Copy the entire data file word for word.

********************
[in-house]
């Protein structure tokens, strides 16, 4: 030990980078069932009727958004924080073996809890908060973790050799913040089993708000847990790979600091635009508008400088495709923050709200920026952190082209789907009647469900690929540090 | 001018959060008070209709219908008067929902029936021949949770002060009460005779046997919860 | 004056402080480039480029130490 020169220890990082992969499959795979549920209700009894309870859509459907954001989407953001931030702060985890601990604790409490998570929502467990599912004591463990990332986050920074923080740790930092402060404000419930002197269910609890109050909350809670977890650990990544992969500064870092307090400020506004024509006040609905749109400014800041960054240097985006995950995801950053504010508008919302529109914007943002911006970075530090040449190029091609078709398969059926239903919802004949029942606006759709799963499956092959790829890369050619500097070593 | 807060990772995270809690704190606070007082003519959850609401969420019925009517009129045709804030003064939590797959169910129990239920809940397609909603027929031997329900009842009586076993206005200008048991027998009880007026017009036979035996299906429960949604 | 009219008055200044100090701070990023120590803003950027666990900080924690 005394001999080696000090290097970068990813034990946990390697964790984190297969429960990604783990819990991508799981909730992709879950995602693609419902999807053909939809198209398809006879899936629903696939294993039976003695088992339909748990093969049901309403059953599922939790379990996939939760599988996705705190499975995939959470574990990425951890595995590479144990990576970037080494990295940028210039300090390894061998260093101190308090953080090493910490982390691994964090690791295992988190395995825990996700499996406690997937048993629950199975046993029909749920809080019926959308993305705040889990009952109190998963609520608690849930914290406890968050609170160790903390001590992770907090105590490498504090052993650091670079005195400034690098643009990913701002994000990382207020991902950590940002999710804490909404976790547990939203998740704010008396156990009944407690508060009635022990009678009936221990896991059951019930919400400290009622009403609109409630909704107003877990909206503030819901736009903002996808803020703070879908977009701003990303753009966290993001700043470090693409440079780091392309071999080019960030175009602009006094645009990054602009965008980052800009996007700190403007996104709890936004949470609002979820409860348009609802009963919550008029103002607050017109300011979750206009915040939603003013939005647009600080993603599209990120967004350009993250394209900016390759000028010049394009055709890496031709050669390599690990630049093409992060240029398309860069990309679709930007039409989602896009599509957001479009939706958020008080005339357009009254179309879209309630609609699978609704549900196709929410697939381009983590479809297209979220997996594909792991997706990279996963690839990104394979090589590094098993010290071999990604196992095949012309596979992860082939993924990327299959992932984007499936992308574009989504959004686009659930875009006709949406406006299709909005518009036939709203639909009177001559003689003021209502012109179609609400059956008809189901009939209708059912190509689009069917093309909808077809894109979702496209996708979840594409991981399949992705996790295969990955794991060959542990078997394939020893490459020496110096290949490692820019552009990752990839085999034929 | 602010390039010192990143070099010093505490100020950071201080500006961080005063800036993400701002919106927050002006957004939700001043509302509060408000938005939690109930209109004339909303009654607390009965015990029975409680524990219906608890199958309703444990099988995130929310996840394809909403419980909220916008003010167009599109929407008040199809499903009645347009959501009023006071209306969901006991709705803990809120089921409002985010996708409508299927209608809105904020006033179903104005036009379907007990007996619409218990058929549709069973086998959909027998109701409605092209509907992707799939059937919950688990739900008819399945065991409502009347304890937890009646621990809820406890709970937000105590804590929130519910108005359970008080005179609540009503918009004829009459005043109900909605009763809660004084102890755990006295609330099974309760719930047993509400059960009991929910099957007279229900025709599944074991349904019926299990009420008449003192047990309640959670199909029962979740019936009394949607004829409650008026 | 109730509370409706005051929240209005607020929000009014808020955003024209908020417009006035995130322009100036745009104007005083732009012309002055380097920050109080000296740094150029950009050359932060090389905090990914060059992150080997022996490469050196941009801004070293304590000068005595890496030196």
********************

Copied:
[in-house]
């Protein structure tokens, strides 16, 4: 030990980078069932009727958004924080073996809890908060973790050799913040089993708000847990790979600091635009508008400088495709923050709200920026952190082209789907009647469900690929540090 | 001018959060008070209709219908008067929902029936021949949770002060009460005779046997919860 | 004056402080480039480029130490 020169220890990082992969499959795979549920209700009894309870859509459907954001989407953001931030702060985890601990604790409490998570929502467990599912004591463990990332986050920074923080740790930092402060404000419930002197269910609890109050909350809670977890650990990544992969500064870092307090400020506004024509006040609905749109400014800041960054240097985006995950995801950053504010508008919302529109914007943002911006970075530090040449190029091609078709398969059926239903919802004949029942606006759709799963499956092959790829890369050619500097070593 | 807060990772995270809690704190606070007082003519959850609401969420019925009517009129045709804030003064939590797959169910129990239920809940397609909603027929031997329900009842009586076993206005200008048991027998009880007026017009036979035996299906429960949604 | 009219008055200044100090701070990023120590803003950027666990900080924690 005394001999080696000090290097970068990813034990946990390697964790984190297969429960990604783990819990991508799981909730992709879950995602693609419902999807053909939809198209398809006879899936629903696939294993039976003695088992339909748990093969049901309403059953599922939790379990996939939760599988996705705190499975995939959470574990990425951890595995590479144990990576970037080494990295940028210039300090390894061998260093101190308090953080090493910490982390691994964090690791295992988190395995825990996700499996406690997937048993629950199975046993029909749920809080019926959308993305705040889990009952109190998963609520608690849930914290406890968050609170160790903390001590992770907090105590490498504090052993650091670079005195400034690098643009990913701002994000990382207020991902950590940002999710804490909404976790547990939203998740704010008396156990009944407690508060009635022990009678009936221990896991059951019930919400400290009622009403609109409630909704107003877990909206503030819901736009903002996808803020703070879908977009701003990303753009966290993001700043470090693409440079780091392309071999080019960030175009602009006094645009990054602009965008980052800009996007700190403007996104709890936004949470609002979820409860348009609802009963919550008029103002607050017109300011979750206009915040939603003013939005647009600080993603599209990120967004350009993250394209900016390759000028010049394009055709890496031709050669390599690990630049093409992060240029398309860069990309679709930007039409989602896009599509957001479009939706958020008080005339357009009254179309879209309630609609699978609704549900196709929410697939381009983590479809297209979220997996594909792991997706990279996963690839990104394979090589590094098993010290071999990604196992095949012309596979992860082939993924990327299959992932984007499936992308574009989504959004686009659930875009006709949406406006299709909005518009036939709203639909009177001559003689003021209502012109179609609400059956008809189901009939209708059912190509689009069917093309909808077809894109979702496209996708979840594409991981399949992705996790295969990955794991060959542990078997394939020893490459020496110096290949490692820019552009990752990839085999034929 | 602010390039010192990143070099010093505490100020950071201080500006961080005063800036993400701002919106927050002006957004939700001043509302509060408000938005939690109930209109004339909303009654607390009965015990029975409680524990219906608890199958309703444990099988995130929310996840394809909403419980909220916008003010167009599109929407008040199809499903009645347009959501009023006071209306969901006991709705803990809120089921409002985010996708409508299927209608809105904020006033179903104005036009379907007990007996619409218990058929549709069973086998959909027998109701409605092209509907992707799939059937919950688990739900008819399945065991409502009347304890937890009646621990809820406890709970937000105590804590929130519910108005359970008080005179609540009503918009004829009459005043109900909605009763809660004084102890755990006295609330099974309760719930047993509400059960009991929910099957007279229900025709599944074991349904019926299990009420008449003192047990309640959670199909029962979740019936009394949607004829409650008026 | 109730509370409706005051929240209005607020929000009014808020955003024209908020417009006035995130322009100036745009104007005083732009012309002055380097920050109080000296740094150029950009050359932060090389905090990914060059992150080997022996490469050196941009801004070293304590000068005595890496030196």